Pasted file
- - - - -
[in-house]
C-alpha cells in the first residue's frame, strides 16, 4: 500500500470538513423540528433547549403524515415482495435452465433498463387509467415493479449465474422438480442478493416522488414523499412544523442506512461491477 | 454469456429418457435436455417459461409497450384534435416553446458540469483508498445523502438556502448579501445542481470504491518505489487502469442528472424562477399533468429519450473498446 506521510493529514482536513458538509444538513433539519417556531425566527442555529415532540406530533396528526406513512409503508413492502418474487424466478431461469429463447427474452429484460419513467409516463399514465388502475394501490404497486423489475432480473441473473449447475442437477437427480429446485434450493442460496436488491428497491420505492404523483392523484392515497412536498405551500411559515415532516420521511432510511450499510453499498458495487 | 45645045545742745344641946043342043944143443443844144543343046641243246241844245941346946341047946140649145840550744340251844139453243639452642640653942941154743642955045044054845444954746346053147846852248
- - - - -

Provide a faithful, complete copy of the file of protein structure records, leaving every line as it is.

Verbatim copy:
[in-house]
C-alpha cells in the first residue's frame, strides 16, 4: 500500500470538513423540528433547549403524515415482495435452465433498463387509467415493479449465474422438480442478493416522488414523499412544523442506512461491477 | 454469456429418457435436455417459461409497450384534435416553446458540469483508498445523502438556502448579501445542481470504491518505489487502469442528472424562477399533468429519450473498446 506521510493529514482536513458538509444538513433539519417556531425566527442555529415532540406530533396528526406513512409503508413492502418474487424466478431461469429463447427474452429484460419513467409516463399514465388502475394501490404497486423489475432480473441473473449447475442437477437427480429446485434450493442460496436488491428497491420505492404523483392523484392515497412536498405551500411559515415532516420521511432510511450499510453499498458495487 | 45645045545742745344641946043342043944143443443844144543343046641243246241844245941346946341047946140649145840550744340251844139453243639452642640653942941154743642955045044054845444954746346053147846852248